If you look at the art world  you can see many beloved artists such as Francis Bacon, Jenny Saville, Lucien Freud, Maya Kulenovic,, Cindy Sherman, Hieronymus Bosch, Laurie Lipton, James Ensor, Marlene Dumas, all in the spectrum of dark art, most have been exhibited at galleries and museums throughout the world. Ensor was just recently at the Royal Academy in London. Not to forget the latest price tag of a Bacon painting  (*cough* 138million).  Dumas and Sherman I have both seen at the Stedelijk Museum in The Netherlands. The fact that these artists continue to be successful brings to point that the macabre plays an important role in the art world because it holds a mirror to society which sparks conversations about what was going on at that period of time. It is a way to remember the not-so-nice times and reflect on them, so as not to repeat them in the future. It is a vehicle of growth and change.

 

 

 

 

 

 

 

 

 

 

 The other question I get is "Doesn't it make you depressed to paint such dark things?"

 

  No. It is a form of release. It's a way of expelling all that I take in from the world, whether good or bad or neutral and transform it into a painting. Its a kind of therapy for me, being able to let go. I can look at the canvas and see what's been bothering me, by seeing a contorted face afraid to come out of the shadows. I can see a woman standing up against monsters, even though she's scared and surrounded by her own demons. I can see love in a shade of purple touching a corner of a dark eye, anger in a flushed red upon a creatures torn cheek. I can create my own world to crawl into, if I need to escape from my real one. It is also my voice, how I communicate with the world around me.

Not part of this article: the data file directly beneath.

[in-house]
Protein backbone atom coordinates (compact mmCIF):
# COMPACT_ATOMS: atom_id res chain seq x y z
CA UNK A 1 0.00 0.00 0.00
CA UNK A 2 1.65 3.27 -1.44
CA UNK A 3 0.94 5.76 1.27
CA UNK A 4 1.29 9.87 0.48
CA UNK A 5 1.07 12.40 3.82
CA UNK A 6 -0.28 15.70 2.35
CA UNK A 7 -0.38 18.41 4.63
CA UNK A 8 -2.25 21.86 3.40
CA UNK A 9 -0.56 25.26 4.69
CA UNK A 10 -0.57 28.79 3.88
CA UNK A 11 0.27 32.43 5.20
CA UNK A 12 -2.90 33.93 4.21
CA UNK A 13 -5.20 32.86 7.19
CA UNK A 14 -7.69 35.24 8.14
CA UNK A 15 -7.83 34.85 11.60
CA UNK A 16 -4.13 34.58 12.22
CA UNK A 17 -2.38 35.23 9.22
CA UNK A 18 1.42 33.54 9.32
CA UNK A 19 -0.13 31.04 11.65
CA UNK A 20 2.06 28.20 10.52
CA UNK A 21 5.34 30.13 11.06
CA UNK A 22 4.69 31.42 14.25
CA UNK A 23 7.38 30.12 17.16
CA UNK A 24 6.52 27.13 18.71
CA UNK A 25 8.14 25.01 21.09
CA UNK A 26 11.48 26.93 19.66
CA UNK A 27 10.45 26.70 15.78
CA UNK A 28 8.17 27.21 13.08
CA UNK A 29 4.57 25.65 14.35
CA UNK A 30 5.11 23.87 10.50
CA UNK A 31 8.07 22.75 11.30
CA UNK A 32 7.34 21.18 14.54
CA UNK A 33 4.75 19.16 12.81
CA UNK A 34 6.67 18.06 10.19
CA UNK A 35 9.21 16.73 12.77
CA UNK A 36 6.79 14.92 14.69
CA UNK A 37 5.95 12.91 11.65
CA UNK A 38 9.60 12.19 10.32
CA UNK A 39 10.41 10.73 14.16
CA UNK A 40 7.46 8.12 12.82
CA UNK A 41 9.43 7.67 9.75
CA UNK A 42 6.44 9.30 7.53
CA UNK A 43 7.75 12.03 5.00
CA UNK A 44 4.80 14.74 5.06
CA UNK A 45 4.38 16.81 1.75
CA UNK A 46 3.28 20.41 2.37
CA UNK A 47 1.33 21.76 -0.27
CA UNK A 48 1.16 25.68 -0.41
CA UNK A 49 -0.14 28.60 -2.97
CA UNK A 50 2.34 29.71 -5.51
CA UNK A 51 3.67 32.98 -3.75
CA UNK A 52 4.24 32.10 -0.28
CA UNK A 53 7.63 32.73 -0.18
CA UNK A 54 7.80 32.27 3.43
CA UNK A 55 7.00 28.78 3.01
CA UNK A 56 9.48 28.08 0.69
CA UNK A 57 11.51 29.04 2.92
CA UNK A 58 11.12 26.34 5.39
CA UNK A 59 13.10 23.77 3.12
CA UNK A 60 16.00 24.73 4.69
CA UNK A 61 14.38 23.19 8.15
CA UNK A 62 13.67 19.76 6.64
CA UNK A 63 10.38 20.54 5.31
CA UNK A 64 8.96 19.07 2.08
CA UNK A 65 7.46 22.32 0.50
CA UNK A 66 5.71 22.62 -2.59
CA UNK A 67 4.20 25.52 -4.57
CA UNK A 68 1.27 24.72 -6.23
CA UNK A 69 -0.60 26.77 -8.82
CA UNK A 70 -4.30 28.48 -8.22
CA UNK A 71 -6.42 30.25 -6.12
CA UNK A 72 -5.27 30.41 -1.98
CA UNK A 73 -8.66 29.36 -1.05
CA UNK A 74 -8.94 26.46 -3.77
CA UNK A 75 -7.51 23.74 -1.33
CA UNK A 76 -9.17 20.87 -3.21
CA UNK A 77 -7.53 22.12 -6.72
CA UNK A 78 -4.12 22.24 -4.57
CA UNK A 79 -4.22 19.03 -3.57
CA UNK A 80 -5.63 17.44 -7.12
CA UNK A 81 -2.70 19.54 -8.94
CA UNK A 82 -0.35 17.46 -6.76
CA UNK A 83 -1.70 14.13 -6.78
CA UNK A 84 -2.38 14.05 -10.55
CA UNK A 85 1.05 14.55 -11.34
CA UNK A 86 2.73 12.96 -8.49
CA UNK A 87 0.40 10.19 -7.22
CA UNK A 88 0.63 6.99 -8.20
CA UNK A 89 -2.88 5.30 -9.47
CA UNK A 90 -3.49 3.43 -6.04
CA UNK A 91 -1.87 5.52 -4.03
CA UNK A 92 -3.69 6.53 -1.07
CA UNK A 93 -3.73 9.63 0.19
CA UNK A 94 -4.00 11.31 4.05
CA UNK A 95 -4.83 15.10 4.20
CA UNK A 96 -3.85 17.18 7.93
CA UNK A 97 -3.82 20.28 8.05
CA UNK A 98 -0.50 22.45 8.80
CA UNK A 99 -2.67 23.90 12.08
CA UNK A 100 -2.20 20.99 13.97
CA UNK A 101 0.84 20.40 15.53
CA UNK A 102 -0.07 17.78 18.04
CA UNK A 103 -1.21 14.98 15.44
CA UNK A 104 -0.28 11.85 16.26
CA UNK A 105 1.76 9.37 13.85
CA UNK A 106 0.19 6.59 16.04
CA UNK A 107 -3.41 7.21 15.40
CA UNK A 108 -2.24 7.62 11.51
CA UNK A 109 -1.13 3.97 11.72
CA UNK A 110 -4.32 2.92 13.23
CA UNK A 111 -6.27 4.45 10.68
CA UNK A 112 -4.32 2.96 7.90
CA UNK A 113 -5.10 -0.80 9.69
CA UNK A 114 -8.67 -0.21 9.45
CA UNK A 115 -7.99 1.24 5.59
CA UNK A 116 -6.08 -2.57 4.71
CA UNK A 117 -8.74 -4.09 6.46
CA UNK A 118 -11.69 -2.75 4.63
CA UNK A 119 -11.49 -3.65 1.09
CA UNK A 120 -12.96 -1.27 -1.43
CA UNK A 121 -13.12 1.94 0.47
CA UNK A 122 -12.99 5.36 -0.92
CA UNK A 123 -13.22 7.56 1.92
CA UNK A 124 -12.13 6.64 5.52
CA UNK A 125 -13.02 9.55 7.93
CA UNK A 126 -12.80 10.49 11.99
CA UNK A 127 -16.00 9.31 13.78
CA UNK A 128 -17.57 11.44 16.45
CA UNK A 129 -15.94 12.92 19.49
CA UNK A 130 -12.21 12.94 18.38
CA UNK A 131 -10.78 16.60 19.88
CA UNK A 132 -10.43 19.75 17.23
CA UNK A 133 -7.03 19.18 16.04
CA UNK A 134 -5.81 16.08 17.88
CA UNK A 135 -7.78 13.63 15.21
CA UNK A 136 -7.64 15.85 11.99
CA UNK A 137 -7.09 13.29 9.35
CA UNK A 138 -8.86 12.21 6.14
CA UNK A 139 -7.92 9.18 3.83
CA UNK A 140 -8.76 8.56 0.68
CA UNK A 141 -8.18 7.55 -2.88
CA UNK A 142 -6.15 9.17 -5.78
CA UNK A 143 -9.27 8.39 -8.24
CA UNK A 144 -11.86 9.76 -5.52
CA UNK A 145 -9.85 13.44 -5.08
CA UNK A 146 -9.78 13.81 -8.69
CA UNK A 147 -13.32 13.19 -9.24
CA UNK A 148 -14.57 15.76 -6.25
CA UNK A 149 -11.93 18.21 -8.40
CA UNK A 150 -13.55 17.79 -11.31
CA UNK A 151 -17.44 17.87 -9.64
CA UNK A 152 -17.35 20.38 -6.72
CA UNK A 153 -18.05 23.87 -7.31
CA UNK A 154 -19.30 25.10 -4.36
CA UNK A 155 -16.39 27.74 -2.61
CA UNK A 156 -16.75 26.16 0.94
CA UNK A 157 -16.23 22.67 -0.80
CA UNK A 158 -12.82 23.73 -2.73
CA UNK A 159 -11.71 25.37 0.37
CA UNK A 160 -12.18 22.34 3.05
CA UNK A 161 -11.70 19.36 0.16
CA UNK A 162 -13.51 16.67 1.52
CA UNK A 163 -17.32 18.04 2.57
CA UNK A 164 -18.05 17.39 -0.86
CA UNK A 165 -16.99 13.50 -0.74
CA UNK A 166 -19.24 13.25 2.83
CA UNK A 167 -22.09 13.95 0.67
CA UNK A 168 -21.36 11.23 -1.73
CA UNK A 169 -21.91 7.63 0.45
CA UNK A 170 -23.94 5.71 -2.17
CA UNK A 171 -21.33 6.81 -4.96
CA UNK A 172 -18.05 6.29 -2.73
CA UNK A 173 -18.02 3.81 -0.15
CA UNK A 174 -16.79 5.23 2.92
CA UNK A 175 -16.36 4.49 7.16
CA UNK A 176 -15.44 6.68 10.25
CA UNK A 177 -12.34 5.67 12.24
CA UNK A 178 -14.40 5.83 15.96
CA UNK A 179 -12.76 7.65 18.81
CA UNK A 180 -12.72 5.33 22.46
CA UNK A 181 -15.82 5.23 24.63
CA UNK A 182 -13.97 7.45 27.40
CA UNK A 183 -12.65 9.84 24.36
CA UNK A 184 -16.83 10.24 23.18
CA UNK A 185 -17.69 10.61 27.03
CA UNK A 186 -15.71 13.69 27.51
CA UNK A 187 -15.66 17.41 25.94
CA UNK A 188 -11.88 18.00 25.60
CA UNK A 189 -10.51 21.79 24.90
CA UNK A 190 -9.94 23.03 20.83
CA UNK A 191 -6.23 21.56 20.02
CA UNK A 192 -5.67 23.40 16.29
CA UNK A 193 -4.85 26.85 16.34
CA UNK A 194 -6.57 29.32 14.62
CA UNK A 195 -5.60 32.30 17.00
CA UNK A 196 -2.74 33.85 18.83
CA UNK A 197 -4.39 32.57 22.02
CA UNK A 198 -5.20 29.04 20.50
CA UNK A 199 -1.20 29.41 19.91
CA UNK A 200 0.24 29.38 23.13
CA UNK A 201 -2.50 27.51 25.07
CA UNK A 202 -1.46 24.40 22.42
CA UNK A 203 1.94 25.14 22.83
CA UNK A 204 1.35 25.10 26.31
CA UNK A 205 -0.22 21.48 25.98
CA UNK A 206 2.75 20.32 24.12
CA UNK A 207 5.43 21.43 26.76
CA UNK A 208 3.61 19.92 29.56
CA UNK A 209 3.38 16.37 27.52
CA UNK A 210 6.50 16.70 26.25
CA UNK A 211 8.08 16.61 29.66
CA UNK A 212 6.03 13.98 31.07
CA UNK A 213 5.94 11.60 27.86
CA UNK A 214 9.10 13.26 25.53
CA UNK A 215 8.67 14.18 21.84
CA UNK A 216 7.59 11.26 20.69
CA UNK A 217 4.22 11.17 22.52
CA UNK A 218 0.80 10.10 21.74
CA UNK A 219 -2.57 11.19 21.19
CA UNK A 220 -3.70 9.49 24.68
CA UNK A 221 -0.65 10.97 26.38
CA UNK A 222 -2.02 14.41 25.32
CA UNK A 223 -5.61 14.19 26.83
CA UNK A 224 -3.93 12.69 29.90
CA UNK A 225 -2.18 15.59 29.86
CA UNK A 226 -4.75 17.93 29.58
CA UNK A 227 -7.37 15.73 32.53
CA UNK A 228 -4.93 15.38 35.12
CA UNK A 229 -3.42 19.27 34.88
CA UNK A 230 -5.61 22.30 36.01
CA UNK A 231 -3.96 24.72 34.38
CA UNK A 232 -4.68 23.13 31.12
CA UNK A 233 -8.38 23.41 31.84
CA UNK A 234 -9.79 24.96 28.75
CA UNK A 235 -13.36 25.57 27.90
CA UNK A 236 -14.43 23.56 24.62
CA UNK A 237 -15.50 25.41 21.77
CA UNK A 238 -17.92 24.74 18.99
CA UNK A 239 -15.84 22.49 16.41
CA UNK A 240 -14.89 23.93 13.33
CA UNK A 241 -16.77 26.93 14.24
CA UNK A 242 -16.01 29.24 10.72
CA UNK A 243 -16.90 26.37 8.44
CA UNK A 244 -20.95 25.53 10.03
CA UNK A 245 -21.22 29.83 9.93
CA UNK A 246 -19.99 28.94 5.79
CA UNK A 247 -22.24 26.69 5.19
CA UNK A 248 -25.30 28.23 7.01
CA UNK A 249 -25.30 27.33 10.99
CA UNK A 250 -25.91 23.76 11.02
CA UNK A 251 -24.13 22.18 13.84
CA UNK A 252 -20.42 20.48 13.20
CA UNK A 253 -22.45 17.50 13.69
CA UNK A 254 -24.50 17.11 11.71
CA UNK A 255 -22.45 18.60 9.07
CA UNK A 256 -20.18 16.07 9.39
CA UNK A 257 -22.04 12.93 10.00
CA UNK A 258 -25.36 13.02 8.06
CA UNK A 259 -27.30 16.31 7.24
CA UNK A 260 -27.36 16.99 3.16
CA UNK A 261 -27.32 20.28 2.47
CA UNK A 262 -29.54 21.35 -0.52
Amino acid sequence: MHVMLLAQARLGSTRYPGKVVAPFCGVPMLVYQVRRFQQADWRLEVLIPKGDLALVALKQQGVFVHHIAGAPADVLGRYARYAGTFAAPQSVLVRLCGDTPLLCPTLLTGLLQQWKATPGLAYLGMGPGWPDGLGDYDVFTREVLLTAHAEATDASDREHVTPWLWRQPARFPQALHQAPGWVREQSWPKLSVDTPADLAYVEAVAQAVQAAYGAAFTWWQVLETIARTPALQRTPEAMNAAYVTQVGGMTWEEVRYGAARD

To create art in the macabre spectrum is to be a part of a continuing conversation on the identity of society at particular moments.We see the underbelly of the world, our society and people more clearly, or simply put have a heightened awareness of it.  We shine a light on the particular moment in time, so it is not forgotten and our art becomes a road of communication about a subject, which would not normally have a place in contemporary conversation, because of it’s difficult nature.

 

 

 

 

 

 

 

 

   I hope that macabre artwork will soon find more widespread understanding and loose the stigma of freakishness it has been stuck with, because of its superficially negative appearance. It is the most common mistake of human interaction to judge another and label the unfamiliar as a freak. There is meaning in our art and sometimes it might not be so pleasant, but our willingness to voice these things through the language of our art is deeply rooted in our desire to bring marginalized topics to the surface where they can have a chance for open discussion and bring about positive change.

 

   Artists that depict religion in a harsher tone are doing so, because they may feel hurt by it and want to talk about why some religions treat some people differently.  An artist who creates zombies might be trying to spread awareness & positive ideas about death; to stop people from feeling ashamed about a natural part of life. An artist who makes vampires, might be commenting on humanity’s need to feed and consume everything, to the point of  killing our planet.  When you take the time to really look at what the artist is trying to say, one can see they are talking about subjects which can be hard to discuss, but are increasingly essential to the growth of our global community.  Remember the girl who has the green hair and the spiked collar is probably just as concerned as you are about the direction the world is going.

 

 

 

 

 

 

 

As ever & always love to you.

 

 

-

Jesssica

 

 

P.S

 

Do you love dark art? Have any favorite artists? How does art interact with your daily life? Would love to hear from you.